Events in Ukraine have changed the threat perception in Europe. Recent pledges to reverse declining defence budgets confirm this. NATO and the EU should take advantage of this momentum. Through close coordination in defence planning, both organisations can avoid duplication and achieve greater convergence. The European Council meeting in June 2015 will offer a good opportunity to review and possibly adjust the future course of cooperation. NATO’s Secretary General should not miss the opportunities this meeting will bring.
The importance of security sector reform
Prevention represents the best possible means of countering hybrid warfare. Irregular threats are far more difficult to manage once they become an overt attempt at destabilisation. Rolling armour columns and exchanges of open fire, as witnessed in Ukraine, signify that a hybrid conflict had entered its later stages. Skirmishes such as these may easily evolve into an insurgency with no foreseeable political or military solution. As appears likely in Ukraine, the result may be a “frozen conflict.”
States that appear vulnerable to destabilisation can adopt measures to increase the resilience of their security sectors in advance. The concept of Security Sector Reform (SSR), embedded in UNSC (United Nations Security Council) Resolution 2151 offers an indispensable tool to tackle the challenges of hybrid warfare. SSR aims to strengthen a state’s ability to provide public safety and secure the rule of law, while embracing transparency and accountability. The transatlantic community should call upon the countries prone to destabilisation to take on the SSR initiative. These measures will not only better prepare the country to counter external threats, but will also help pave its way to sustainable development and prosperity.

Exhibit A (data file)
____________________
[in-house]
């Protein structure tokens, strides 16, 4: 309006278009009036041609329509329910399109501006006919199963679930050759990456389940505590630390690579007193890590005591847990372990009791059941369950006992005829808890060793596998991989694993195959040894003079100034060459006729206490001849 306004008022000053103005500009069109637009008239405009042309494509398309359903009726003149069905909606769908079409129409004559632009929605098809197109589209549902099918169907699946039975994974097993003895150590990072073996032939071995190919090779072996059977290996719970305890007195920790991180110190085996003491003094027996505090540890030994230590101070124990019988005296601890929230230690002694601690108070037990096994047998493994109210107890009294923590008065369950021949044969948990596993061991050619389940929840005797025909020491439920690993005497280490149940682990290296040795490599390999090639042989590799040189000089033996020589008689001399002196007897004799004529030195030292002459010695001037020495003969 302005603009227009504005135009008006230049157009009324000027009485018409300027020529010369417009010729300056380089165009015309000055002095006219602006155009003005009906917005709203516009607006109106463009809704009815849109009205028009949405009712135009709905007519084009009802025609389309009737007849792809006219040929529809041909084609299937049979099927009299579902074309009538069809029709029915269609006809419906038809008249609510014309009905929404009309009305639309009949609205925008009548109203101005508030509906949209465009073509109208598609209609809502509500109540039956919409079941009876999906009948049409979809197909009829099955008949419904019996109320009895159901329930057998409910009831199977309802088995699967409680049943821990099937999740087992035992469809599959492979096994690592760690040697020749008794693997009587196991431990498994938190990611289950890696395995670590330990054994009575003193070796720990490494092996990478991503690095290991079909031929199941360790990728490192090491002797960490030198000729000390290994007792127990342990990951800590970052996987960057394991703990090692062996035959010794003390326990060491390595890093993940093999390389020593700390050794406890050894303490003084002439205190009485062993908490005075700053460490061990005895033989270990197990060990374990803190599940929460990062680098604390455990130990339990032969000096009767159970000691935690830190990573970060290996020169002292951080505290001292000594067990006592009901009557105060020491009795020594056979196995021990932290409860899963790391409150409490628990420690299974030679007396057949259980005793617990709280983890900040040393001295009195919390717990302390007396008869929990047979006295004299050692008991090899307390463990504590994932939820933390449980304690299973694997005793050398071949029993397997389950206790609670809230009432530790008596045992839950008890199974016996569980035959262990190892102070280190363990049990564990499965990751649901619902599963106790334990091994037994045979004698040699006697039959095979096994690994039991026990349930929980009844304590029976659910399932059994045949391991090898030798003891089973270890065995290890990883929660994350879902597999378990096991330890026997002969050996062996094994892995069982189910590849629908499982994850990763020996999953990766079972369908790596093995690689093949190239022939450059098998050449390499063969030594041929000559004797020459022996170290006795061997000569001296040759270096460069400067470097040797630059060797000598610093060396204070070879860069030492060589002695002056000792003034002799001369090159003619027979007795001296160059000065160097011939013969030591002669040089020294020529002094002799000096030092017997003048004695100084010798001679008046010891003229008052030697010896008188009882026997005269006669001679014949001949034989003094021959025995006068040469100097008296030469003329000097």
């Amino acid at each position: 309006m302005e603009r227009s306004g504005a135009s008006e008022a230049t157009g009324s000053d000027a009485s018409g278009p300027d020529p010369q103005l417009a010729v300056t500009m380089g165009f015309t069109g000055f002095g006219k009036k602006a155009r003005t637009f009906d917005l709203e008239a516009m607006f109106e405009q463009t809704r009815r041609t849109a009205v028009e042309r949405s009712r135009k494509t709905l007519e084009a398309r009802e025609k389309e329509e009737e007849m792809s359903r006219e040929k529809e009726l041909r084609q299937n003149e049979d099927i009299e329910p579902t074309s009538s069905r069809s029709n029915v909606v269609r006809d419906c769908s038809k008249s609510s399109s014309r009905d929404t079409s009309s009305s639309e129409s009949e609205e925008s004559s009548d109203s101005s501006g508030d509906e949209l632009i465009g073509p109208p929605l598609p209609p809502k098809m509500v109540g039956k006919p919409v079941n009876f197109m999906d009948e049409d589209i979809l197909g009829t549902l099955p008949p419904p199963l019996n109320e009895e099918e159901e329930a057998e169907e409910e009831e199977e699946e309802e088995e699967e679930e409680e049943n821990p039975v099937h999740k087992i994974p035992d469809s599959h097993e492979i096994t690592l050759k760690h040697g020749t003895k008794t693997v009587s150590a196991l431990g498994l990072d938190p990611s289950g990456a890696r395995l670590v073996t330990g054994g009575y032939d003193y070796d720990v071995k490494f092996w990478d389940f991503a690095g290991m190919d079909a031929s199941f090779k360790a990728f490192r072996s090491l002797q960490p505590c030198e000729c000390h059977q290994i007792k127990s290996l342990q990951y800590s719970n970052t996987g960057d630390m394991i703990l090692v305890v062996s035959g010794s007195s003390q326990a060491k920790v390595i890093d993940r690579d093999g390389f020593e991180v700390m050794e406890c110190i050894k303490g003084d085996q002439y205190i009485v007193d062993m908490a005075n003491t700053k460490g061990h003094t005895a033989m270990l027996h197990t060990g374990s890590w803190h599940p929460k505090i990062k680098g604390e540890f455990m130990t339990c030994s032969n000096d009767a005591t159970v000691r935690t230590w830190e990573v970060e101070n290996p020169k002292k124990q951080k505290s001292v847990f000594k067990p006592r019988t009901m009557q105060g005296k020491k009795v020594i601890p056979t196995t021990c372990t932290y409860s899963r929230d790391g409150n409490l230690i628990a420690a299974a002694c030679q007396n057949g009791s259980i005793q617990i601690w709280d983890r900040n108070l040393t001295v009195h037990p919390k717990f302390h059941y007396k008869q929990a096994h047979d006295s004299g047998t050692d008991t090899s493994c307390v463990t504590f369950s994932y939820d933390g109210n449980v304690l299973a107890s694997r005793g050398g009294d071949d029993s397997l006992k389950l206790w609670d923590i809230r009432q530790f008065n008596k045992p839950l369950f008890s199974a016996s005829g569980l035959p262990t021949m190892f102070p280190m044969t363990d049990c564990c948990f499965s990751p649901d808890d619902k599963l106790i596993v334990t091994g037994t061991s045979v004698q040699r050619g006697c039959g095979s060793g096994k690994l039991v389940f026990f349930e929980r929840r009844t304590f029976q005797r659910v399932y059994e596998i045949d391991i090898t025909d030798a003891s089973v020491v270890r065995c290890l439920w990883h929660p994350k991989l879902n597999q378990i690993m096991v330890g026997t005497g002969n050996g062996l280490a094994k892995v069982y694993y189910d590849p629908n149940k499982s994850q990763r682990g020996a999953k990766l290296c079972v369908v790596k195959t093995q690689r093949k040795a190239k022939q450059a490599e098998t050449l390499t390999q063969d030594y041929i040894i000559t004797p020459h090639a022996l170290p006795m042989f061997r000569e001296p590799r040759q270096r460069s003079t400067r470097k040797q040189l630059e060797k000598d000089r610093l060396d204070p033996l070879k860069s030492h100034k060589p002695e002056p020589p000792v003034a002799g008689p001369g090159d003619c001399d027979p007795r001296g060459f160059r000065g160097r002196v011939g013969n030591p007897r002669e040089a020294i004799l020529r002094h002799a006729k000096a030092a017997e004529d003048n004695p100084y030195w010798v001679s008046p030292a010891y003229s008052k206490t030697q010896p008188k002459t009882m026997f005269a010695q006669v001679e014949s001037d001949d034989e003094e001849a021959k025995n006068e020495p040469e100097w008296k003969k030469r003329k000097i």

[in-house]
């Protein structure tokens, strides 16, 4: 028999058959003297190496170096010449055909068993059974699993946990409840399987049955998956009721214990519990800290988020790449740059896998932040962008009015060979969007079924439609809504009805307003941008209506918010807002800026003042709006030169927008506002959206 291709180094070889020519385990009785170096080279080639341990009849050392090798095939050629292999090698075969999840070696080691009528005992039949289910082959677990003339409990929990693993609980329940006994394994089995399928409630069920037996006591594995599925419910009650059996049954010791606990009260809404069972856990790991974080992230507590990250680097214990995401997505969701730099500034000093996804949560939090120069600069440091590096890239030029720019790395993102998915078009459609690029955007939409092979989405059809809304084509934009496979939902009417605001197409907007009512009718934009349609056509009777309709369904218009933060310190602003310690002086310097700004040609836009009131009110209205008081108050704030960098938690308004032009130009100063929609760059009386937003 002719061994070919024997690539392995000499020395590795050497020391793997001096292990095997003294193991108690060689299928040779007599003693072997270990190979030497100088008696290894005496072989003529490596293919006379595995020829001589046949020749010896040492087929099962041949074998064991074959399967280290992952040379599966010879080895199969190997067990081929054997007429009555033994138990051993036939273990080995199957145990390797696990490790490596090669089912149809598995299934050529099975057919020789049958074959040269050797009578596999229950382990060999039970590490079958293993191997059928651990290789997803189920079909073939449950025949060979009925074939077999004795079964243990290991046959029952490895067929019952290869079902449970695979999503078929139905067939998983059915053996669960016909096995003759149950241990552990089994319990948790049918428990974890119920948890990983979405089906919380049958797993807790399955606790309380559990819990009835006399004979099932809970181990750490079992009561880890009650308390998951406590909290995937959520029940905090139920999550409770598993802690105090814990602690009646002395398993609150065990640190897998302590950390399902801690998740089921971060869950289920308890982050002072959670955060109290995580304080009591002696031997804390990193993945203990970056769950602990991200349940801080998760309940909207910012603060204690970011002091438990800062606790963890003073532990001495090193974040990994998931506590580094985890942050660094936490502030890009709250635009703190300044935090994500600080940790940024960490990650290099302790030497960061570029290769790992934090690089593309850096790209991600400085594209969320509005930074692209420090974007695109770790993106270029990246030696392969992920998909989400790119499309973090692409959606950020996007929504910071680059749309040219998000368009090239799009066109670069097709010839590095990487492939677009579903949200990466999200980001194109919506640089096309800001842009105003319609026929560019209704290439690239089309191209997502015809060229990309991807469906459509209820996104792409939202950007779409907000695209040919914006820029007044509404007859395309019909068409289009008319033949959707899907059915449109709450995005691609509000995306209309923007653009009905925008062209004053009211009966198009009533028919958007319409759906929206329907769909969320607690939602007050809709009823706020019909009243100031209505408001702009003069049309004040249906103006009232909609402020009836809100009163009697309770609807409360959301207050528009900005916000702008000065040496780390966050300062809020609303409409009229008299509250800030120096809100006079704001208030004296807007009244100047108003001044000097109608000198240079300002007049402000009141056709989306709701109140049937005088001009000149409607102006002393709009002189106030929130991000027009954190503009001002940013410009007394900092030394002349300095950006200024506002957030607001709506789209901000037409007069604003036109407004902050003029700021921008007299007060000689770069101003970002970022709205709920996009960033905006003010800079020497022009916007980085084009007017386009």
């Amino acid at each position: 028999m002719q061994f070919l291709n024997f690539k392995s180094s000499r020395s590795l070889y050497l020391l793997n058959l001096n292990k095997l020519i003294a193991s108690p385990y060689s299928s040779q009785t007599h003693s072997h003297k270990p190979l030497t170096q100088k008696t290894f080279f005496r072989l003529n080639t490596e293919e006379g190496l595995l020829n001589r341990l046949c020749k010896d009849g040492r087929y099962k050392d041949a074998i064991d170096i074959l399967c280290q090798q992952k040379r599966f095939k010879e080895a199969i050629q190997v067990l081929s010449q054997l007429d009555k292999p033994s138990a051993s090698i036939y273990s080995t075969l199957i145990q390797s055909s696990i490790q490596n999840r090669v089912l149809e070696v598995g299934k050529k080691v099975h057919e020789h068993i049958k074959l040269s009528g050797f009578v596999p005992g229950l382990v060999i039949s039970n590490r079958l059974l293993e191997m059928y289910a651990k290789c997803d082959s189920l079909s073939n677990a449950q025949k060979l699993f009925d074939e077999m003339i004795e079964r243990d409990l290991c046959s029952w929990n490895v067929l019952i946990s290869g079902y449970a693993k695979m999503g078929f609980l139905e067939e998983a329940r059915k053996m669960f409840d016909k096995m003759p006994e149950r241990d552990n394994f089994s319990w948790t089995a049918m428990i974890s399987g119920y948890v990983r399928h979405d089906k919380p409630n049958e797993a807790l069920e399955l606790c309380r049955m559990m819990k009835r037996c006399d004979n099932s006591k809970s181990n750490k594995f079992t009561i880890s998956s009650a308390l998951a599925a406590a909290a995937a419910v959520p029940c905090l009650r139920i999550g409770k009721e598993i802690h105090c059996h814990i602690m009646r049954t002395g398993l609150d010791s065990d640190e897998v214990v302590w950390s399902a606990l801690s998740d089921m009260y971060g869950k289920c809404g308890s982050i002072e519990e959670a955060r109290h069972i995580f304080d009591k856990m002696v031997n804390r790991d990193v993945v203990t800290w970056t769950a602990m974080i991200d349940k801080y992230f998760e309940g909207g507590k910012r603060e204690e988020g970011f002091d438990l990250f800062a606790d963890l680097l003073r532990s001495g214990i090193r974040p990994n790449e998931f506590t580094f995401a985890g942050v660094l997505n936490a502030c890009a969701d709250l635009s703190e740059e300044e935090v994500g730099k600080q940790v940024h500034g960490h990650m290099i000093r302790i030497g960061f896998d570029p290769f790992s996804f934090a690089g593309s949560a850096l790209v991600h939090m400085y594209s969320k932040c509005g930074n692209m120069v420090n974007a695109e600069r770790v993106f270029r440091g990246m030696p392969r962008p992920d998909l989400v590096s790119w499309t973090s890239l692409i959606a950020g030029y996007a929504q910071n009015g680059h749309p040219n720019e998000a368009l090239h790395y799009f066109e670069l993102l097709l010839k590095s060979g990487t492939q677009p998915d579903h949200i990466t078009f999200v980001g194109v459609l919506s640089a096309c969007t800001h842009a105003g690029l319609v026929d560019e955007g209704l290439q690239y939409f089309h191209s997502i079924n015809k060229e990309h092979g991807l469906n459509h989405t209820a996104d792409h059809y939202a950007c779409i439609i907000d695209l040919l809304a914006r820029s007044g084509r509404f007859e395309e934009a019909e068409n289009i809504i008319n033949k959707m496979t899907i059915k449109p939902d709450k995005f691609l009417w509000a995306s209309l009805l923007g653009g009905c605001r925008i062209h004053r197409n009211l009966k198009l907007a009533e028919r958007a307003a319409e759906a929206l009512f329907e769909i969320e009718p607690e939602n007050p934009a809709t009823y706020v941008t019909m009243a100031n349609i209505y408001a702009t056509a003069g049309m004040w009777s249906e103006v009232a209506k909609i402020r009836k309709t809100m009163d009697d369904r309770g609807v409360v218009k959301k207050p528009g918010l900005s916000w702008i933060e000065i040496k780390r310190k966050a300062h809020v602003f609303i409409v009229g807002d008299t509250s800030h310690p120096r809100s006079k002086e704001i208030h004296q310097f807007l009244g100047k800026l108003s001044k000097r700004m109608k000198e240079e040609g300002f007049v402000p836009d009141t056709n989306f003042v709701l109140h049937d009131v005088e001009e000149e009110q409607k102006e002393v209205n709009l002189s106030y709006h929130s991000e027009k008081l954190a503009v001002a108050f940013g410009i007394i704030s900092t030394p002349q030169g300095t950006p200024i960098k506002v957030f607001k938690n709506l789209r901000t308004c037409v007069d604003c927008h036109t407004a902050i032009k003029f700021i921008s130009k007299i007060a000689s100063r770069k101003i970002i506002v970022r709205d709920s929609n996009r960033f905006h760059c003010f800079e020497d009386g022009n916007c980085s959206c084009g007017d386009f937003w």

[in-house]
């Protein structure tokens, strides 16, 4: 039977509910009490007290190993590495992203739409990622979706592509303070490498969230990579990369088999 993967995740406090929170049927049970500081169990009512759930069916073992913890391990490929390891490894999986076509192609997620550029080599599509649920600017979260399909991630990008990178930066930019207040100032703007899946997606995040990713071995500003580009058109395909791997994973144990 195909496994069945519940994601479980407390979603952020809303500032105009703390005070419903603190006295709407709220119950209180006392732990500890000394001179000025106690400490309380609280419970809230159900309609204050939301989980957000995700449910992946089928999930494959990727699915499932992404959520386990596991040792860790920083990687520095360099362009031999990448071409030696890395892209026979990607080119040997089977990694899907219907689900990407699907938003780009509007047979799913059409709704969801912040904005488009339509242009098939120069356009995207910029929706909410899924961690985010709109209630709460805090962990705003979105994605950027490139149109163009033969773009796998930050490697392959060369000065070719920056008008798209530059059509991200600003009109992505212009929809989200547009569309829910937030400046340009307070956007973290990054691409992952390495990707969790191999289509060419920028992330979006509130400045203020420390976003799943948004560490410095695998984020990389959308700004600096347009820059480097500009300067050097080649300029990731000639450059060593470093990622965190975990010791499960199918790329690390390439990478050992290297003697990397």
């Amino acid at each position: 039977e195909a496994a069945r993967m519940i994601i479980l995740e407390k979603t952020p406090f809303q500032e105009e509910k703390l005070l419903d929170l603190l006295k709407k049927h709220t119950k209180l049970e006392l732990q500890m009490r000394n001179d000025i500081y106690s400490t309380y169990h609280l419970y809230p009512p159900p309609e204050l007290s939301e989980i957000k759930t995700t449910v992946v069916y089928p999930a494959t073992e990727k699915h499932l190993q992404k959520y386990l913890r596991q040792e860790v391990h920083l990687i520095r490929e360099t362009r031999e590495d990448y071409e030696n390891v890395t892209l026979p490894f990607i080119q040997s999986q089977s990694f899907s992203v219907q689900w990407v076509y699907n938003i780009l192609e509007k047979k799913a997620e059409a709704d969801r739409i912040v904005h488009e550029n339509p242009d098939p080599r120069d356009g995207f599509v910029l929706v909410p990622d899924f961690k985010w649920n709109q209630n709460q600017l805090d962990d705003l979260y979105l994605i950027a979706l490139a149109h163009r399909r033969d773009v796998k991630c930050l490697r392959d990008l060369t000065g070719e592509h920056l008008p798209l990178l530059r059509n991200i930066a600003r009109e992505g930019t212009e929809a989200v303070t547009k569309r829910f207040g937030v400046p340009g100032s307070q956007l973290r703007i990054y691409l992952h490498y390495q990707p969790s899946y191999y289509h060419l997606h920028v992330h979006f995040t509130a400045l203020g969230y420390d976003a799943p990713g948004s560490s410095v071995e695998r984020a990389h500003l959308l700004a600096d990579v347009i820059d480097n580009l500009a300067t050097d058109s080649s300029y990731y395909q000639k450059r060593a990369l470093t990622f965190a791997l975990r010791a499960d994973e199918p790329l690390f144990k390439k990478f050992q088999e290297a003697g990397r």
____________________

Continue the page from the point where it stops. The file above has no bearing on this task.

The EU has incorporated SSR into its Common Security and Defence Policy operations. It’s now concluding its first successful mission of this kind in the Democratic Republic of Congo and has recently launched an SSR mission in Ukraine. A strong security sector and well-developed soft power serves as the best measure to secure peace and stability in European neighborhood, particularly against the subversive threats witnessed in Ukraine.
An opportunity not to be missed
To effectively defend against hybrid warfare, I believe the Alliance will need to expand its capabilities and strengthen its cooperation with the EU. Through a comprehensive approach, NATO and the EU will be able to employ an entire palette of instruments to an emerging conflict. By embracing the concept of SSR, NATO and the EU can focus their efforts on the most vulnerable states and help them to become more resilient against destabilising threats. The two organisations should not miss out on this chance to advance their partnership to a new level. By more closely coordinating their efforts, NATO and the EU could not only avert irregular threats, but could help secure peace and stability in the Euro-Atlantic area for the foreseeable future.